-Elijah Ryle, second grader from Phalen Leadership Academy at George H. Fisher School, Indiana

We created a mini-training program to help guide families through this role of learning coach (which for the fall will be more formal with videos, etc.). The learning coach training consisted of topics including: an overview of our daily schedule; how parents/guardians could be most helpful to their children (without doing their work for them); how to log onto our learning platform; and how to contact their teacher if they ran into any challenges.

We quickly learned we had to create a help desk to families deal with three types of problems:

  1. Devices / connectivity
  2. Blackboard (our LMS) problems
  3. Any other kind of problem (running out of food, losing my house, etc.)

This help desk became a scripted process to train folks to respond to requests in English and Spanish.

A Fun Virtual Program with Black Role Models

We then faced the next design question: How do we incentivize kids and parents to sign on punctually and how do we make it fun? We had to take our traditional full-day model and pare it down to a 9 AM – 12 PM program. We used to teach both Language Arts and Math for 1.5 hours each day, but in a remote environment, we quickly realized that wasn’t fun for kids.

We began a guest speaker series every morning: a celebrity or leader of whom 60% were Black men and 40% Black women. Scholars then transition to community time where their cameras are on and they engage in fun community activities. For learning content, every day focuses on one subject. Then the day ends with clubs. Our scholars get to choose their clubs (karate, yoga, calisthenics, African drumming)–all of which make use of materials that are already in the home. For African drumming, for example, scholars are instructed to get a bowl and two spoons from the kitchen.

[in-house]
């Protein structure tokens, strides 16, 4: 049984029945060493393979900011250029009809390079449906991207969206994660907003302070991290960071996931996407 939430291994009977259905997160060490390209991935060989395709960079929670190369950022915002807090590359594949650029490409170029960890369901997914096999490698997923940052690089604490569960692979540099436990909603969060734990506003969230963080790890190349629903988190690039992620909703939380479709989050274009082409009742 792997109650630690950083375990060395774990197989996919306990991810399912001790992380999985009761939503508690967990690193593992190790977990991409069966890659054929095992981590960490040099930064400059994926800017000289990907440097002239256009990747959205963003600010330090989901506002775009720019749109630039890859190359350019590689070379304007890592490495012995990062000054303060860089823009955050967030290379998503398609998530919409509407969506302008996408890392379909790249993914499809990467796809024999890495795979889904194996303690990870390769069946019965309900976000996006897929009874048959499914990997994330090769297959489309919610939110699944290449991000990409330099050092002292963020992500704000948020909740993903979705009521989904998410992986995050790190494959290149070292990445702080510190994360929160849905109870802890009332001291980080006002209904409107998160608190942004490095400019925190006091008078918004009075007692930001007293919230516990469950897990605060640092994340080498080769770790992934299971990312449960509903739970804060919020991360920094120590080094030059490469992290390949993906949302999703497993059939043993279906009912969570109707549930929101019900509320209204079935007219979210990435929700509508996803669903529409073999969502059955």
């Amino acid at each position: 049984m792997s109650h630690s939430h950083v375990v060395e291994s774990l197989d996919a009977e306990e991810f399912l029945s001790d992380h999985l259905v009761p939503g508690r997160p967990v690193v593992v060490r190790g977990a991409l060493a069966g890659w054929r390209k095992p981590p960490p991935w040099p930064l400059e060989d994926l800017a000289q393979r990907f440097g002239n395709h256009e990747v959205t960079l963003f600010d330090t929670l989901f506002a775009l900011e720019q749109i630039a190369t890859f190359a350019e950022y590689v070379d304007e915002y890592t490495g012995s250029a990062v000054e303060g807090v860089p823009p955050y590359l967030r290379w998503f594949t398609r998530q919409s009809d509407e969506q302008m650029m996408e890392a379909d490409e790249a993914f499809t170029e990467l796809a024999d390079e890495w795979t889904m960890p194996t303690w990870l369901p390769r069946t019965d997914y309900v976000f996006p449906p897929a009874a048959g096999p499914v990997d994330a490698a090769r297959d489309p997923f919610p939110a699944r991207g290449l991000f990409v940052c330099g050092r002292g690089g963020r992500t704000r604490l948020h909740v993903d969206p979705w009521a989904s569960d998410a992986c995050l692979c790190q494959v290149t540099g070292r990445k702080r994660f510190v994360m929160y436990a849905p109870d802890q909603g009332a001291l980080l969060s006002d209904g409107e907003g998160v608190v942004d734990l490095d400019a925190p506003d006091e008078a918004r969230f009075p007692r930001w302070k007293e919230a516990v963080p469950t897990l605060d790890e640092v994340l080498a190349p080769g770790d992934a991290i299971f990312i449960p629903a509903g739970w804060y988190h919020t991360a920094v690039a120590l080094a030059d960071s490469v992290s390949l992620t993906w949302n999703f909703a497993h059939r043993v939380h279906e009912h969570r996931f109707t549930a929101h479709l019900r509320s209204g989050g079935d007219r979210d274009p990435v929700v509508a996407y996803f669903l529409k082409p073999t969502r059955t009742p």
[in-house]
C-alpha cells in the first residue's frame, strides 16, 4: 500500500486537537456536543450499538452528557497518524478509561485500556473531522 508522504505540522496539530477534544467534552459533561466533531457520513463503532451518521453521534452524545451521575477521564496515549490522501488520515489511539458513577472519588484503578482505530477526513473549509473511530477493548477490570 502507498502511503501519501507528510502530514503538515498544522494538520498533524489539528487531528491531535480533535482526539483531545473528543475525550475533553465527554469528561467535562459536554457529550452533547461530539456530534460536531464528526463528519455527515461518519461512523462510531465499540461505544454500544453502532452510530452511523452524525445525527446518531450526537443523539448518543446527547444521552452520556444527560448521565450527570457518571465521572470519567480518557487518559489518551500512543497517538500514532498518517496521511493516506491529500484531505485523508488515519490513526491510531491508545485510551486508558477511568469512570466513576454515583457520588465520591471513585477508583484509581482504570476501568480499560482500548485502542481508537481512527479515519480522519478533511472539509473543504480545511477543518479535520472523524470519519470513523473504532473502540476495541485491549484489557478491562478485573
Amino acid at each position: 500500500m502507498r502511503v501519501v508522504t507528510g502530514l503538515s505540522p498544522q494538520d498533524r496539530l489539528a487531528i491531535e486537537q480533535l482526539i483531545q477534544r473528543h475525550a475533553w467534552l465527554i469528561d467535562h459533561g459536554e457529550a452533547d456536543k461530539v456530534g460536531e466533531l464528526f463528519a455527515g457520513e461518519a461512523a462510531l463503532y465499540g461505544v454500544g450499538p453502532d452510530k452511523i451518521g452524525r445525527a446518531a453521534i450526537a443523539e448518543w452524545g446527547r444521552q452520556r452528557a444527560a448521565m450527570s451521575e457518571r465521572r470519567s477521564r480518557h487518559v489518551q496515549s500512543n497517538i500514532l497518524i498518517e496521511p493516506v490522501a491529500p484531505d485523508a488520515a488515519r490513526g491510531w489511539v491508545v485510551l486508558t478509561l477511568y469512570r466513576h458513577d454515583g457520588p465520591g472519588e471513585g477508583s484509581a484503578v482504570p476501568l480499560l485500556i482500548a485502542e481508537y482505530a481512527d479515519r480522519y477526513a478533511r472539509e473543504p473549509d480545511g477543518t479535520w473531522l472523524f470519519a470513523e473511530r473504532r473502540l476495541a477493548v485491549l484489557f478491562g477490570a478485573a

At first we were worried about the gender balance but then George Floyd’s murder happened. Many of our kids had watched the murder being shown over and over again on TV, which created trauma. By then we were grateful for the strong Black men being showcased in the morning speaker series.  Our speakers have included the number one NBA draft choice Markelle Fultz

Super Bowl winning defensive back Marlin Jackson and safety Ryan Mundy, Obama-appointed district judge Andrew Carter, an Emmy-winning news anchor, two Black female entrepreneurs.

2020 Summer Advantage Inspirational Guest Speakers
  • Marlin Jackson, Super Bowl XLI winning Cornerback Colts Player
  • Ryan Mundy, Super Bowl XLIII winning Safety Steelers Player
  • Drew L. Carter, Obama-Appointed U.S District Judge
  • Markelle Fultz, #1 NBA Draft Pick
  • Coach Alan Williams, NFL Defensive Backs Coach
  • Nikki Jackson, NICU Head Nurse
  • Terra Gaillard, CEO, United Community Supports of Maryland
  • Rubin Psha, III Counsel, Barnes & Thornburg LLP
  • Ione Rucker Ramison, TV Personality & Entrepreneur
  • Darrel “Das” Smith, Celebrity Chef
  • Louis Fouche, Musician on Late Night Show w/Stephen Colbert
  • Ahmed Young, IPS Chief of Staff
  • Raynelle Swilling, Hollywood Television Film writer/ Producer